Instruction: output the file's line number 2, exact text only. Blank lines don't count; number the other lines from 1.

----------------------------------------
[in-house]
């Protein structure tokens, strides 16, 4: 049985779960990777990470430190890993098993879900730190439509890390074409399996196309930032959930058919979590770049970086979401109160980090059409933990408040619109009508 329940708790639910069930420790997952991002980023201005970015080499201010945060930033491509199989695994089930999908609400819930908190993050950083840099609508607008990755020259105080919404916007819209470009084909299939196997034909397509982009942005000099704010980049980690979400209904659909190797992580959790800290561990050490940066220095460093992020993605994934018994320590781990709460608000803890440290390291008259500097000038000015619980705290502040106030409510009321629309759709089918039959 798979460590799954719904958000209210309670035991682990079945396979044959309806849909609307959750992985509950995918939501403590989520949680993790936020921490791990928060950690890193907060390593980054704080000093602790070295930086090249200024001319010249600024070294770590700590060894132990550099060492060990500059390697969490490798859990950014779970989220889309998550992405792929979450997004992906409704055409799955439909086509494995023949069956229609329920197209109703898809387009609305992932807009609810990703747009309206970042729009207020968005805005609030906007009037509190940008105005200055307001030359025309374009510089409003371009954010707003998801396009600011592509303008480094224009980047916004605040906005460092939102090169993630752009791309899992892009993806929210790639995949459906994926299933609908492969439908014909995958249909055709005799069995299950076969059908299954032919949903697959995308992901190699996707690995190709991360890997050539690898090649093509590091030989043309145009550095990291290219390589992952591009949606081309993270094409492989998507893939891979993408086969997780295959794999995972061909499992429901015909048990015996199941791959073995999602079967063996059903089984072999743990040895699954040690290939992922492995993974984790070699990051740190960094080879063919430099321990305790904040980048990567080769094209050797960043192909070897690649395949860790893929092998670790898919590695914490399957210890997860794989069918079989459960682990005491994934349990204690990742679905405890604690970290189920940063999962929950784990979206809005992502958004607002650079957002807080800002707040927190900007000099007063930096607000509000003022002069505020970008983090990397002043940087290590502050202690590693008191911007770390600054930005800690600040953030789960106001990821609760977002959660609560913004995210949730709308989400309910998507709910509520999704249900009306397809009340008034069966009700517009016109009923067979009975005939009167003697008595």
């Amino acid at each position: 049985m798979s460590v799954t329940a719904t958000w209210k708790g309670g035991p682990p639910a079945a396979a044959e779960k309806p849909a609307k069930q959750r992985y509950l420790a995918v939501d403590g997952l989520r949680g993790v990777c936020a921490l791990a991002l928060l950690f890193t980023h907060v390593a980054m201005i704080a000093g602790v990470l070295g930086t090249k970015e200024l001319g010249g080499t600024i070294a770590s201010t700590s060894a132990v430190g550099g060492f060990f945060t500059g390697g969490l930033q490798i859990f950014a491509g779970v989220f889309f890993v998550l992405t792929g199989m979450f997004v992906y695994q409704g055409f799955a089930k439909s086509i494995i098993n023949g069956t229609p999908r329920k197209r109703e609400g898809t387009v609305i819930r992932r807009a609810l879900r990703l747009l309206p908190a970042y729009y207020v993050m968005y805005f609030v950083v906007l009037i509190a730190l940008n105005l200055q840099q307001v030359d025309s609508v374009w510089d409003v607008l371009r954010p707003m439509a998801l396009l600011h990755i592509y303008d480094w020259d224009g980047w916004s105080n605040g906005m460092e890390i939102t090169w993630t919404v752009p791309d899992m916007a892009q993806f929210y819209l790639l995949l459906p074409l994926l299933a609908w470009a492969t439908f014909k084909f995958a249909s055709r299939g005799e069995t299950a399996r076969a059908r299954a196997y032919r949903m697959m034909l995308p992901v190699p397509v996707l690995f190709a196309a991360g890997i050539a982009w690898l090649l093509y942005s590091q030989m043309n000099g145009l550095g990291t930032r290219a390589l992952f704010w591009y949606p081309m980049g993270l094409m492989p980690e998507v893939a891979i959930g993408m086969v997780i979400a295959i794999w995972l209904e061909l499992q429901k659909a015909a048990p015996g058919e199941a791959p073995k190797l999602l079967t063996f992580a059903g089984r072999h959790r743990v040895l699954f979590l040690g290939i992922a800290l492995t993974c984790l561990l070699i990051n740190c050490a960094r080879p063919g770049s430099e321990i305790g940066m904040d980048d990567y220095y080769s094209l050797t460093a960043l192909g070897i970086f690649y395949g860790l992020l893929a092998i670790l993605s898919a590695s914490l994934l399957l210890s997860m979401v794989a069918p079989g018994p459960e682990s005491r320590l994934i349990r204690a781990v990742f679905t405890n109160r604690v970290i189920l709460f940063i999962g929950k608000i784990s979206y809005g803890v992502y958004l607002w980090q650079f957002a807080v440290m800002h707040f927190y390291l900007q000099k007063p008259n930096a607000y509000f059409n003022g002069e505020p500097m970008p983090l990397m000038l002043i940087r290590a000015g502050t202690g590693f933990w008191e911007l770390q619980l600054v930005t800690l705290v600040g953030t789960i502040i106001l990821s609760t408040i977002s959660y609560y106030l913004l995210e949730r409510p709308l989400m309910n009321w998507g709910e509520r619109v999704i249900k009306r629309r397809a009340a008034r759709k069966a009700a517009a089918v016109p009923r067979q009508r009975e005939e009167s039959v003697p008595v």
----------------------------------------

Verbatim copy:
């Protein structure tokens, strides 16, 4: 049985779960990777990470430190890993098993879900730190439509890390074409399996196309930032959930058919979590770049970086979401109160980090059409933990408040619109009508 329940708790639910069930420790997952991002980023201005970015080499201010945060930033491509199989695994089930999908609400819930908190993050950083840099609508607008990755020259105080919404916007819209470009084909299939196997034909397509982009942005000099704010980049980690979400209904659909190797992580959790800290561990050490940066220095460093992020993605994934018994320590781990709460608000803890440290390291008259500097000038000015619980705290502040106030409510009321629309759709089918039959 798979460590799954719904958000209210309670035991682990079945396979044959309806849909609307959750992985509950995918939501403590989520949680993790936020921490791990928060950690890193907060390593980054704080000093602790070295930086090249200024001319010249600024070294770590700590060894132990550099060492060990500059390697969490490798859990950014779970989220889309998550992405792929979450997004992906409704055409799955439909086509494995023949069956229609329920197209109703898809387009609305992932807009609810990703747009309206970042729009207020968005805005609030906007009037509190940008105005200055307001030359025309374009510089409003371009954010707003998801396009600011592509303008480094224009980047916004605040906005460092939102090169993630752009791309899992892009993806929210790639995949459906994926299933609908492969439908014909995958249909055709005799069995299950076969059908299954032919949903697959995308992901190699996707690995190709991360890997050539690898090649093509590091030989043309145009550095990291290219390589992952591009949606081309993270094409492989998507893939891979993408086969997780295959794999995972061909499992429901015909048990015996199941791959073995999602079967063996059903089984072999743990040895699954040690290939992922492995993974984790070699990051740190960094080879063919430099321990305790904040980048990567080769094209050797960043192909070897690649395949860790893929092998670790898919590695914490399957210890997860794989069918079989459960682990005491994934349990204690990742679905405890604690970290189920940063999962929950784990979206809005992502958004607002650079957002807080800002707040927190900007000099007063930096607000509000003022002069505020970008983090990397002043940087290590502050202690590693008191911007770390600054930005800690600040953030789960106001990821609760977002959660609560913004995210949730709308989400309910998507709910509520999704249900009306397809009340008034069966009700517009016109009923067979009975005939009167003697008595």